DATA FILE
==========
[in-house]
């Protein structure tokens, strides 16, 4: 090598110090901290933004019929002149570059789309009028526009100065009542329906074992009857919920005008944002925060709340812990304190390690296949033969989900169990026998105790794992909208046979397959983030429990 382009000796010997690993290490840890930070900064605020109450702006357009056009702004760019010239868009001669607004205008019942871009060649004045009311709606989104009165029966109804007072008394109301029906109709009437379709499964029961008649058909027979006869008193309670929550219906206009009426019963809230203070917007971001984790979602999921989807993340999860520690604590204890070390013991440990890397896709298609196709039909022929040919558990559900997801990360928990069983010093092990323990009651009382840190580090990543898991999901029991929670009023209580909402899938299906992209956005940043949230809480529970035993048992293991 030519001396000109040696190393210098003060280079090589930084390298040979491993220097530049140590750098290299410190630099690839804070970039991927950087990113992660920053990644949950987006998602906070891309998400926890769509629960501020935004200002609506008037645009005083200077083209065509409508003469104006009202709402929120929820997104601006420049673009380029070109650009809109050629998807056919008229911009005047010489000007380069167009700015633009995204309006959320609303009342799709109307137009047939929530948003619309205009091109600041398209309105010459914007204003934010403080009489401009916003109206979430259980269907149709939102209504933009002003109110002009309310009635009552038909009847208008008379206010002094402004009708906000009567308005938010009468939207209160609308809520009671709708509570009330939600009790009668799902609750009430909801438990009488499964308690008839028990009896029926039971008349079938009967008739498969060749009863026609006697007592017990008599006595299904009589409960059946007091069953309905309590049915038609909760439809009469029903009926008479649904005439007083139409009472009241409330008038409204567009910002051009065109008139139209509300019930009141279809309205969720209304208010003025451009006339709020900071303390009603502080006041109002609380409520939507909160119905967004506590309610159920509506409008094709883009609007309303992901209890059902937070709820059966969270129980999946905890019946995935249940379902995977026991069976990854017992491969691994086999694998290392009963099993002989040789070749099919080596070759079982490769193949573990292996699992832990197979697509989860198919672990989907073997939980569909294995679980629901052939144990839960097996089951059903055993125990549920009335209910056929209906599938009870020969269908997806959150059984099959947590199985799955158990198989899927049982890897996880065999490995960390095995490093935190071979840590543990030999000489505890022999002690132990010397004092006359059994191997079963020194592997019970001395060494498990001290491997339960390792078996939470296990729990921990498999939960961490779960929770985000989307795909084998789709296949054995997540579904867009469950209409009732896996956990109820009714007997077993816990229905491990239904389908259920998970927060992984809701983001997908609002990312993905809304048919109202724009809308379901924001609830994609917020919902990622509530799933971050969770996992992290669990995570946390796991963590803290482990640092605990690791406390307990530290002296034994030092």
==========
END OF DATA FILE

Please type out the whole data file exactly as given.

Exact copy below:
[in-house]
């Protein structure tokens, strides 16, 4: 090598110090901290933004019929002149570059789309009028526009100065009542329906074992009857919920005008944002925060709340812990304190390690296949033969989900169990026998105790794992909208046979397959983030429990 382009000796010997690993290490840890930070900064605020109450702006357009056009702004760019010239868009001669607004205008019942871009060649004045009311709606989104009165029966109804007072008394109301029906109709009437379709499964029961008649058909027979006869008193309670929550219906206009009426019963809230203070917007971001984790979602999921989807993340999860520690604590204890070390013991440990890397896709298609196709039909022929040919558990559900997801990360928990069983010093092990323990009651009382840190580090990543898991999901029991929670009023209580909402899938299906992209956005940043949230809480529970035993048992293991 030519001396000109040696190393210098003060280079090589930084390298040979491993220097530049140590750098290299410190630099690839804070970039991927950087990113992660920053990644949950987006998602906070891309998400926890769509629960501020935004200002609506008037645009005083200077083209065509409508003469104006009202709402929120929820997104601006420049673009380029070109650009809109050629998807056919008229911009005047010489000007380069167009700015633009995204309006959320609303009342799709109307137009047939929530948003619309205009091109600041398209309105010459914007204003934010403080009489401009916003109206979430259980269907149709939102209504933009002003109110002009309310009635009552038909009847208008008379206010002094402004009708906000009567308005938010009468939207209160609308809520009671709708509570009330939600009790009668799902609750009430909801438990009488499964308690008839028990009896029926039971008349079938009967008739498969060749009863026609006697007592017990008599006595299904009589409960059946007091069953309905309590049915038609909760439809009469029903009926008479649904005439007083139409009472009241409330008038409204567009910002051009065109008139139209509300019930009141279809309205969720209304208010003025451009006339709020900071303390009603502080006041109002609380409520939507909160119905967004506590309610159920509506409008094709883009609007309303992901209890059902937070709820059966969270129980999946905890019946995935249940379902995977026991069976990854017992491969691994086999694998290392009963099993002989040789070749099919080596070759079982490769193949573990292996699992832990197979697509989860198919672990989907073997939980569909294995679980629901052939144990839960097996089951059903055993125990549920009335209910056929209906599938009870020969269908997806959150059984099959947590199985799955158990198989899927049982890897996880065999490995960390095995490093935190071979840590543990030999000489505890022999002690132990010397004092006359059994191997079963020194592997019970001395060494498990001290491997339960390792078996939470296990729990921990498999939960961490779960929770985000989307795909084998789709296949054995997540579904867009469950209409009732896996956990109820009714007997077993816990229905491990239904389908259920998970927060992984809701983001997908609002990312993905809304048919109202724009809308379901924001609830994609917020919902990622509530799933971050969770996992992290669990995570946390796991963590803290482990640092605990690791406390307990530290002296034994030092």